Find Paper, Faster
Example:10.1021/acsami.1c06204 or Chem. Rev., 2007, 107, 2411-2502
Do plant volatiles confuse rather than guide foraging behavior of the aphid hyperparasitoid Dendrocerus aphidum ?
Chemoecology  (IF1.725),  Pub Date : 2020-08-25, DOI: 10.1007/s00049-020-00321-5
Jetske G. de Boer, Petra J. Hollander, Daan Heinen, Divya Jagger, Pim van Sliedregt, Lucia Salis, Martine Kos, Louise E. M. Vet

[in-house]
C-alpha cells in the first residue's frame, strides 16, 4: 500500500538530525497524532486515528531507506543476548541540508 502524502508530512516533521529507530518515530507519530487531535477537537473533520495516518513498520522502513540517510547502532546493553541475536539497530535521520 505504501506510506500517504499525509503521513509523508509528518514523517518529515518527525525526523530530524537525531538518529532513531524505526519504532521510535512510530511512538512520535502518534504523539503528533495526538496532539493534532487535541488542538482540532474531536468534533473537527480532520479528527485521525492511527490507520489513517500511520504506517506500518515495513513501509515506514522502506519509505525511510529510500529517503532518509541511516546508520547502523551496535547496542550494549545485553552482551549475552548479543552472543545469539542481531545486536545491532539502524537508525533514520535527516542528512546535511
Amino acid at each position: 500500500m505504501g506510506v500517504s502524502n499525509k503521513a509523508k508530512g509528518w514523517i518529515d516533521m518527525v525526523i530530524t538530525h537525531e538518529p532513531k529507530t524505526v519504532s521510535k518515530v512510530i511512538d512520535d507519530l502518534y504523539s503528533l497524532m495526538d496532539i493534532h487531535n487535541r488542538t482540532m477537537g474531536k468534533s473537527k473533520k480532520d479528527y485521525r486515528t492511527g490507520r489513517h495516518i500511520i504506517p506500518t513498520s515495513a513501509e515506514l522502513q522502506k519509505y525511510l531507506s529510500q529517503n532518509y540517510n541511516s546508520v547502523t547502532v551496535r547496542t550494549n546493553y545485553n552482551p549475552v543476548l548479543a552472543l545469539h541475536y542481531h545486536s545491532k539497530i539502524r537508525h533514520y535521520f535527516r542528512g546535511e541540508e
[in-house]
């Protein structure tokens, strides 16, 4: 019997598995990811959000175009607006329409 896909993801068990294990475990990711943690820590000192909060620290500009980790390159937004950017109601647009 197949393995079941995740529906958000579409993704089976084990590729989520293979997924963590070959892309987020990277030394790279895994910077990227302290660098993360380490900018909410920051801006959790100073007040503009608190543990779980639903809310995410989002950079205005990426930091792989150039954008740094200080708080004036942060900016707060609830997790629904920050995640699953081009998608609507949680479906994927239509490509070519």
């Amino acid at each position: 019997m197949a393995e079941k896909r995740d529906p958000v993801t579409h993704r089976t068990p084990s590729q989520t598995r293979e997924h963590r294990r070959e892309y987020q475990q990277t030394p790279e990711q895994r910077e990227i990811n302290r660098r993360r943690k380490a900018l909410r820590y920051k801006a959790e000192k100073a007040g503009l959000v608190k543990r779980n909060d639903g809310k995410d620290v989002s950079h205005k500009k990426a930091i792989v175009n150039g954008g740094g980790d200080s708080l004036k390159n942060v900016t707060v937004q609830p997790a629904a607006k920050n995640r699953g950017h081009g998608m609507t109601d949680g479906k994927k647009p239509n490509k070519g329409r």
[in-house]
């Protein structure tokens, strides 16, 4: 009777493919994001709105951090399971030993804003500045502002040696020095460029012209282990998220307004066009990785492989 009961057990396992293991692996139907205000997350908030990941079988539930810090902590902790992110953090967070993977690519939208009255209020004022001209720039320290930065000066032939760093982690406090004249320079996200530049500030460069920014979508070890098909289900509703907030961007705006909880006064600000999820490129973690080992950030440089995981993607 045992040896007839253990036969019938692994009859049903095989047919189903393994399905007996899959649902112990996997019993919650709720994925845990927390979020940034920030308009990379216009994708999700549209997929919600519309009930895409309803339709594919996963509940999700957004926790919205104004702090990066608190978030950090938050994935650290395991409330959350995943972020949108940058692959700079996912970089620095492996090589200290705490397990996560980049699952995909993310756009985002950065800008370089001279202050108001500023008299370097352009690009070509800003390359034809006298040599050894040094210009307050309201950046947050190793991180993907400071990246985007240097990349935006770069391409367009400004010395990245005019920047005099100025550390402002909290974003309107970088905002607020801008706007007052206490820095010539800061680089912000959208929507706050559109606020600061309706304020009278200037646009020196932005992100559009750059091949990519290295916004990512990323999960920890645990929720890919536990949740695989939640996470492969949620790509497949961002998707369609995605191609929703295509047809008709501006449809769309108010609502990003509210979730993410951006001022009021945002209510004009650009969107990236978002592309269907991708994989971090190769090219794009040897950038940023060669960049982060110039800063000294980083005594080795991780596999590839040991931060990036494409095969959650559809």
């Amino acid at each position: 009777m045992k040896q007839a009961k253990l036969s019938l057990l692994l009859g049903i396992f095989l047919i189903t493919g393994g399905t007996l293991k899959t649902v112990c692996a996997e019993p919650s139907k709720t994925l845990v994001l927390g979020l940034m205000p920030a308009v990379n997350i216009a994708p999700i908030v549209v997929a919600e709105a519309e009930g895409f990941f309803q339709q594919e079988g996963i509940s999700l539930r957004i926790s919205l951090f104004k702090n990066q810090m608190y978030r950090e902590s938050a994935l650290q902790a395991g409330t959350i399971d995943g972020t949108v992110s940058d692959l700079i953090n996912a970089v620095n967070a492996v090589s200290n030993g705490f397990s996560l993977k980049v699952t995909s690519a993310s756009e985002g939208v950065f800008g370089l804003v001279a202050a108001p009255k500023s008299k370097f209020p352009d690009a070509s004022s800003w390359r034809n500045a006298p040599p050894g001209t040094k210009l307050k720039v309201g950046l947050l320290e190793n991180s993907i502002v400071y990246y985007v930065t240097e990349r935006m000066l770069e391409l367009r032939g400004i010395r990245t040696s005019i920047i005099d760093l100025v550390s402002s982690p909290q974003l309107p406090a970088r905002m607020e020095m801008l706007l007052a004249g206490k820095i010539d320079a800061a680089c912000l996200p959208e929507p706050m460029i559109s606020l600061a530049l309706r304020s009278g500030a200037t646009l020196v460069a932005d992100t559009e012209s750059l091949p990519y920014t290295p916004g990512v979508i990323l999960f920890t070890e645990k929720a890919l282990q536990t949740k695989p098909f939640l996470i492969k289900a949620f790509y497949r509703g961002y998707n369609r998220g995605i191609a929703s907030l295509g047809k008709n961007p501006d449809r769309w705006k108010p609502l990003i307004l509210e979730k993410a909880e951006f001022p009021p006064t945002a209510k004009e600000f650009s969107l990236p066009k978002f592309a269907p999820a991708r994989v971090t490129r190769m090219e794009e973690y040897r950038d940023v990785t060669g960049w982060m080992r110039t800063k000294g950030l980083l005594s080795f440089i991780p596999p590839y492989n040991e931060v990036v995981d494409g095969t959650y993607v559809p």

Many species of parasitoid wasps use plant volatiles to locate their herbivorous hosts. These volatiles are reliable indicators of host presence when their emission in plants is induced by herbivory. Hyperparasitoids may also use information from lower trophic levels to locate their parasitoid hosts but little is known about the role of volatiles from the plant–host complex in the foraging behavior of hyperparasitoids. Here, we studied how Dendrocerus aphidum (Megaspilidae) responds to plant and host volatiles in a series of experiments. This hyperparasitoid uses aphid mummies as its host and hampers biological control of aphids by parasitoids in greenhouse horticulture. We found that D. aphidum females were strongly attracted to volatiles from mummy-infested sweet pepper plants, but only when clean air was offered as an alternative odor source in the Y-tube olfactometer. Hyperparasitoid females did not have a preference for mummy-infested plants when volatiles from aphid-infested or healthy pepper plants were presented as an alternative. These olfactory responses of D. aphidum were mostly independent of prior experience. Volatiles from the host itself were also highly attractive to D. aphidum, but again hyperparasitoid females only had a preference in the absence of plant volatiles. Our findings suggest that plant volatiles may confuse, rather than guide the foraging behavior of D. aphidum. Mummy hyperparasitoids, such as D. aphidum, can use a wide variety of mummies and are thus extreme generalists at the lower trophic levels, which may explain the limited role of (induced) plant volatiles in their host searching behavior.